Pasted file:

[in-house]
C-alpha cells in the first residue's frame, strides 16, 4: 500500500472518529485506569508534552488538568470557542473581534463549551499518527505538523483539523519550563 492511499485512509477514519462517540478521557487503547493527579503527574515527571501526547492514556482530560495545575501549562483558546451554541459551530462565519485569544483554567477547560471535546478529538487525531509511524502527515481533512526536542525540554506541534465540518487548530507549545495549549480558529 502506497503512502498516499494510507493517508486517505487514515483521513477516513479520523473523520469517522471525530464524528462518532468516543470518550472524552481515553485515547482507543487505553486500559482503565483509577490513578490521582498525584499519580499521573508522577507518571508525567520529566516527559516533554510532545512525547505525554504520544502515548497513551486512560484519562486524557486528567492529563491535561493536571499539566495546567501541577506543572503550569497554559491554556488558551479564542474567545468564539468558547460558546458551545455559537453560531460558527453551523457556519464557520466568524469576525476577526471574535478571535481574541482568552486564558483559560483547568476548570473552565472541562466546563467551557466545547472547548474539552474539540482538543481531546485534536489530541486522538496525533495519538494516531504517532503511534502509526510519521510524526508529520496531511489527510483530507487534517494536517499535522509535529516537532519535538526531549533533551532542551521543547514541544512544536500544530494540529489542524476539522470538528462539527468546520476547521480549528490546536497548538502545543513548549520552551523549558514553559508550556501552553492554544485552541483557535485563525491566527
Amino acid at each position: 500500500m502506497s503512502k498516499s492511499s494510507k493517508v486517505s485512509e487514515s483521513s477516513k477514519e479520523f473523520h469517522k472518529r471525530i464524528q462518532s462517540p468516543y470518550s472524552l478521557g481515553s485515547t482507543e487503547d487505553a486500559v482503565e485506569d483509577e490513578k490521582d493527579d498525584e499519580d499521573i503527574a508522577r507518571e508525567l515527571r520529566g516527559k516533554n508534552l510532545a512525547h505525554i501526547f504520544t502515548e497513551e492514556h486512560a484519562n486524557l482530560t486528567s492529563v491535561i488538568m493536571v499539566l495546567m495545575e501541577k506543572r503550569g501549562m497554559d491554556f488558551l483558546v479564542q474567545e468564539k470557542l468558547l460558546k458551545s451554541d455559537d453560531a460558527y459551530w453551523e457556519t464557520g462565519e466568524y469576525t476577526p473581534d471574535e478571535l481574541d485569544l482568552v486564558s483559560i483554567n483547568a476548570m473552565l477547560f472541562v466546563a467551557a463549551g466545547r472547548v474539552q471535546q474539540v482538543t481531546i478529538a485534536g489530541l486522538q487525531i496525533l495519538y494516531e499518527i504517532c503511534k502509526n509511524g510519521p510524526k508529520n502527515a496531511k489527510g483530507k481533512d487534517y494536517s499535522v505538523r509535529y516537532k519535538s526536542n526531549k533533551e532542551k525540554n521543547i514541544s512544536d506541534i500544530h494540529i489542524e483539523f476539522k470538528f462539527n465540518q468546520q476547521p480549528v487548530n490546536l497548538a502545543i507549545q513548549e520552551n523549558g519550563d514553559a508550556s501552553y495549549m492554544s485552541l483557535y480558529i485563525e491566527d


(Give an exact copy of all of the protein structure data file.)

[in-house]
C-alpha cells in the first residue's frame, strides 16, 4: 500500500472518529485506569508534552488538568470557542473581534463549551499518527505538523483539523519550563 492511499485512509477514519462517540478521557487503547493527579503527574515527571501526547492514556482530560495545575501549562483558546451554541459551530462565519485569544483554567477547560471535546478529538487525531509511524502527515481533512526536542525540554506541534465540518487548530507549545495549549480558529 502506497503512502498516499494510507493517508486517505487514515483521513477516513479520523473523520469517522471525530464524528462518532468516543470518550472524552481515553485515547482507543487505553486500559482503565483509577490513578490521582498525584499519580499521573508522577507518571508525567520529566516527559516533554510532545512525547505525554504520544502515548497513551486512560484519562486524557486528567492529563491535561493536571499539566495546567501541577506543572503550569497554559491554556488558551479564542474567545468564539468558547460558546458551545455559537453560531460558527453551523457556519464557520466568524469576525476577526471574535478571535481574541482568552486564558483559560483547568476548570473552565472541562466546563467551557466545547472547548474539552474539540482538543481531546485534536489530541486522538496525533495519538494516531504517532503511534502509526510519521510524526508529520496531511489527510483530507487534517494536517499535522509535529516537532519535538526531549533533551532542551521543547514541544512544536500544530494540529489542524476539522470538528462539527468546520476547521480549528490546536497548538502545543513548549520552551523549558514553559508550556501552553492554544485552541483557535485563525491566527
Amino acid at each position: 500500500m502506497s503512502k498516499s492511499s494510507k493517508v486517505s485512509e487514515s483521513s477516513k477514519e479520523f473523520h469517522k472518529r471525530i464524528q462518532s462517540p468516543y470518550s472524552l478521557g481515553s485515547t482507543e487503547d487505553a486500559v482503565e485506569d483509577e490513578k490521582d493527579d498525584e499519580d499521573i503527574a508522577r507518571e508525567l515527571r520529566g516527559k516533554n508534552l510532545a512525547h505525554i501526547f504520544t502515548e497513551e492514556h486512560a484519562n486524557l482530560t486528567s492529563v491535561i488538568m493536571v499539566l495546567m495545575e501541577k506543572r503550569g501549562m497554559d491554556f488558551l483558546v479564542q474567545e468564539k470557542l468558547l460558546k458551545s451554541d455559537d453560531a460558527y459551530w453551523e457556519t464557520g462565519e466568524y469576525t476577526p473581534d471574535e478571535l481574541d485569544l482568552v486564558s483559560i483554567n483547568a476548570m473552565l477547560f472541562v466546563a467551557a463549551g466545547r472547548v474539552q471535546q474539540v482538543t481531546i478529538a485534536g489530541l486522538q487525531i496525533l495519538y494516531e499518527i504517532c503511534k502509526n509511524g510519521p510524526k508529520n502527515a496531511k489527510g483530507k481533512d487534517y494536517s499535522v505538523r509535529y516537532k519535538s526536542n526531549k533533551e532542551k525540554n521543547i514541544s512544536d506541534i500544530h494540529i489542524e483539523f476539522k470538528f462539527n465540518q468546520q476547521p480549528v487548530n490546536l497548538a502545543i507549545q513548549e520552551n523549558g519550563d514553559a508550556s501552553y495549549m492554544s485552541l483557535y480558529i485563525e491566527d